• In a system that already has openIMIS installed, running the command “pip install psycopg2“ from within openIMIS’s virtual environment satisfies the requirement.

      • Django requires psycopg2 version 2.5.4 or higher (from the official documentation: ). Currently we’re using version 2.8.3

      • More information on the driver, should You be interested:

  • PostgreSQL can be installed alongside an “Application Stack Builder“. This allows PostgreSQL users to install tools and extensions for their server.

    • One of those is the Migration Toolkit (mtk). mtk allows us to migrate a database from one type of SQL to another (For us: From SQL Server to PostgreSQL). However: It can only migrate tables, views, and the data in those tables and view. Stored Procedures still need to be migrated and adapted manually.

      • Considering these limitations: It may be preferable to create our own tool which can be more flexible (e.g: Have an option to not migrate historic data or only migrate data that is newer than a specified date). Also, if we have an in-house tool it can easily be adapted in the future.

    • Another important tool is pgAdmin4. This is PostgreSql’s equivalent to the Microsoft SQL Server Management Studio program. pgAdmin4 uses a web interface.

  • Currently, we are working with PostgreSQL version 10.12. It is the newest version with considerable compatibility for older operating systems: It supports both 32-bit and 64-bit architectures (newer versions have dropped 32-bit support) and it supports Windows versions all the way back to Windows 7 and Windows Server versions all the way back to Windows Server 2008 R1. It also supports Mac OSX 10.10 and newer as well as many different flavours of Linux.

    • Upgrading to a newer version should easily be possible. As far as we know our setup also supports newer versions (we can even use the same driver). However, if this is a concern, it should preferably be done before we send this to our clients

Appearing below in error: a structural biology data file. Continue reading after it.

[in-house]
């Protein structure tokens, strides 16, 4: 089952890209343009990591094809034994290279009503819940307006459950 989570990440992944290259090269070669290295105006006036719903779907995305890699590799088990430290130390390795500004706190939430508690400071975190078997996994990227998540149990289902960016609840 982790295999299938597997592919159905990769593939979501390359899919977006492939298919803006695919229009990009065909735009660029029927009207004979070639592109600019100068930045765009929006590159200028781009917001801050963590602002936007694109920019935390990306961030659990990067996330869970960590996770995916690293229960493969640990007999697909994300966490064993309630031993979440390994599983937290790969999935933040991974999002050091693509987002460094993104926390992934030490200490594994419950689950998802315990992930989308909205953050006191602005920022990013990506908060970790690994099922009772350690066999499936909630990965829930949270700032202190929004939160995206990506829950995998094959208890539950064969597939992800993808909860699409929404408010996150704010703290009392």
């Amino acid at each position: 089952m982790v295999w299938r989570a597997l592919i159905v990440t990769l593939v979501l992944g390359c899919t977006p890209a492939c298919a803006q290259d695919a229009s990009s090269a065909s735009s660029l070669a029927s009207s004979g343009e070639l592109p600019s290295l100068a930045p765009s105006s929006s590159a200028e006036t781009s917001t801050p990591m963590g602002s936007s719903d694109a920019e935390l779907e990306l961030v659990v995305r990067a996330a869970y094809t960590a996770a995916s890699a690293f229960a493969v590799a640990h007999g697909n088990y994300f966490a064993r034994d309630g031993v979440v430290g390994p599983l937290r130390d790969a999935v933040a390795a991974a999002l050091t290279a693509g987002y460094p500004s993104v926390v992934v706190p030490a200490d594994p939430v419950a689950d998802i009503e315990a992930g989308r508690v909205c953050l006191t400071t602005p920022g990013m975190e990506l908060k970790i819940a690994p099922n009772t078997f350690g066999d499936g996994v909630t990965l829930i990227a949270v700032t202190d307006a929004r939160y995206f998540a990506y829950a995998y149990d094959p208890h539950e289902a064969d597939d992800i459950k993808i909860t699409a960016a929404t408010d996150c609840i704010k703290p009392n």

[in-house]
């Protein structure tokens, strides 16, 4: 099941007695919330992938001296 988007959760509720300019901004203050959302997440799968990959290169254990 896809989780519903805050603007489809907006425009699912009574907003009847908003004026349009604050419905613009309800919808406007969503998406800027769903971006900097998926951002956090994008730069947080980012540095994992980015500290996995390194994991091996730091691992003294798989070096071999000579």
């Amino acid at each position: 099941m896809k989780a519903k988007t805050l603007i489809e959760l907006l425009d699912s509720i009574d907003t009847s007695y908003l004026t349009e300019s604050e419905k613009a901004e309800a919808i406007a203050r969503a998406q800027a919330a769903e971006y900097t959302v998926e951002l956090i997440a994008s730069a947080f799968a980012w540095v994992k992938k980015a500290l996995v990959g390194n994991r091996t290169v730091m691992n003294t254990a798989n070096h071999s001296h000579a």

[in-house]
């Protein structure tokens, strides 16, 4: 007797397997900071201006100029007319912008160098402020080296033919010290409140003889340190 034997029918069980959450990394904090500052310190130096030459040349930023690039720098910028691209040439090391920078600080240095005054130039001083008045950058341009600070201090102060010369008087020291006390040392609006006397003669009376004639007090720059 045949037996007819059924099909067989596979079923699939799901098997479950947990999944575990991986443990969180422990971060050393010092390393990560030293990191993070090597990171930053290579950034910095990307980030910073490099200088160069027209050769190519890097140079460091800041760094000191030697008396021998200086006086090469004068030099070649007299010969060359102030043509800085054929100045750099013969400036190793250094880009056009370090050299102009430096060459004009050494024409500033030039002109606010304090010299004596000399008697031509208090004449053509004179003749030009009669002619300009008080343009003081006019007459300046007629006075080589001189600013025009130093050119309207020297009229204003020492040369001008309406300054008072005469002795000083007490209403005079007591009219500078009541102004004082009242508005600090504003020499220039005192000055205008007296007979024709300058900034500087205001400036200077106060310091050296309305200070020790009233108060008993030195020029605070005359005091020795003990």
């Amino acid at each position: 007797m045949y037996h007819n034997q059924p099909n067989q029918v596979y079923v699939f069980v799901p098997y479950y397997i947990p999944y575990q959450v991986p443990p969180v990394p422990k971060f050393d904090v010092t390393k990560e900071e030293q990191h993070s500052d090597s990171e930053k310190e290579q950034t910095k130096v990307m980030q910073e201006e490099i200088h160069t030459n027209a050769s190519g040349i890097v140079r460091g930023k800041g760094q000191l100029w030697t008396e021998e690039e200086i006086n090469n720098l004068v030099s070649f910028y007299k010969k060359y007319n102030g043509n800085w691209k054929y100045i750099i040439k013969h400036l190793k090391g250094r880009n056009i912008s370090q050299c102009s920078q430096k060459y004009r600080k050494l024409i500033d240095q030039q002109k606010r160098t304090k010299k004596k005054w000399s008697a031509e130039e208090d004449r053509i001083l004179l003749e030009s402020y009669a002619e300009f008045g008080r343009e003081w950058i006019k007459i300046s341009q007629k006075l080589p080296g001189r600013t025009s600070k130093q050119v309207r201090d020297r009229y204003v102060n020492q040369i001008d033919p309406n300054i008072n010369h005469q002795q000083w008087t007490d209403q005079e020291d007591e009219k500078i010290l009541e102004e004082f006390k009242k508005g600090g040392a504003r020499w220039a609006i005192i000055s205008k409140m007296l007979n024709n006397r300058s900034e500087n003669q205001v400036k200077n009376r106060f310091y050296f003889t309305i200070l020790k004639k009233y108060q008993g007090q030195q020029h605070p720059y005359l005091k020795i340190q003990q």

• Migration should be possible and simple from within Django. However, we need to be careful because all our modules have many columns in their tables commented out (in each module’s file): Are these columns still required (e.g. for backwards compatibility) or can they be safely ignored? This needs to be investigated. Keeping the new database as lean as possible will certainly help with speed.

Updates to Preliminary Notes

  • PostgreSQL versions 11.5 and newer should be considered instead of version 10 that was chosen. Considering You are already requiring 64-bit installations for openIMIS, losing support for 32-bit systems is no downside. Additionally, only versions 11.5 and newer support stored procedures. In older versions these SPs are stored as functions instead.

  • Some of the commented out columns are still required by some functions or procedures, most notably the startcyle1 - startcycle4 columns in the tblProduct table. Thankfully, most of them are correctly defined so that no additional work (beyond uncommenting the lines) is needed. The migration tool also had no issue filling the tables with data, suggesting that the columns are properly defined.